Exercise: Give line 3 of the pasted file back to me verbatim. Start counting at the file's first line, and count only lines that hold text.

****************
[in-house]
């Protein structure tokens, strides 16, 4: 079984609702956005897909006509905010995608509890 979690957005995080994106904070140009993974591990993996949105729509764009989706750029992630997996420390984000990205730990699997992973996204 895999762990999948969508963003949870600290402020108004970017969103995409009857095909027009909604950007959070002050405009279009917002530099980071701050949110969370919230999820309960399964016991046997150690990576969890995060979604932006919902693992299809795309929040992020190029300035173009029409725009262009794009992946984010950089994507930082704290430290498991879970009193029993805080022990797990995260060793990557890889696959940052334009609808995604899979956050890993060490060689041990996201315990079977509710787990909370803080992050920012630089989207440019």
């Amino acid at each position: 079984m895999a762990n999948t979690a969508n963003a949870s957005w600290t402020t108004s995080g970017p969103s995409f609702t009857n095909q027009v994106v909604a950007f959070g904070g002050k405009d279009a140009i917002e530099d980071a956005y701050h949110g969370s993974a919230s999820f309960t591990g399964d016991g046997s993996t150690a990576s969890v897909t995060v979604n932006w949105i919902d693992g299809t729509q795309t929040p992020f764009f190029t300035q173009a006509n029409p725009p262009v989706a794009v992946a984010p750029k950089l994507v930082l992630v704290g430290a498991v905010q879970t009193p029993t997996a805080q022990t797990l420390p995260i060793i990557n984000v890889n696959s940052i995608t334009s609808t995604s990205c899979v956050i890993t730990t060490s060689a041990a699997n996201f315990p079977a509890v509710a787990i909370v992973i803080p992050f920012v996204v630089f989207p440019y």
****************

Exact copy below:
């Amino acid at each position: 079984m895999a762990n999948t979690a969508n963003a949870s957005w600290t402020t108004s995080g970017p969103s995409f609702t009857n095909q027009v994106v909604a950007f959070g904070g002050k405009d279009a140009i917002e530099d980071a956005y701050h949110g969370s993974a919230s999820f309960t591990g399964d016991g046997s993996t150690a990576s969890v897909t995060v979604n932006w949105i919902d693992g299809t729509q795309t929040p992020f764009f190029t300035q173009a006509n029409p725009p262009v989706a794009v992946a984010p750029k950089l994507v930082l992630v704290g430290a498991v905010q879970t009193p029993t997996a805080q022990t797990l420390p995260i060793i990557n984000v890889n696959s940052i995608t334009s609808t995604s990205c899979v956050i890993t730990t060490s060689a041990a699997n996201f315990p079977a509890v509710a787990i909370v992973i803080p992050f920012v996204v630089f989207p440019y």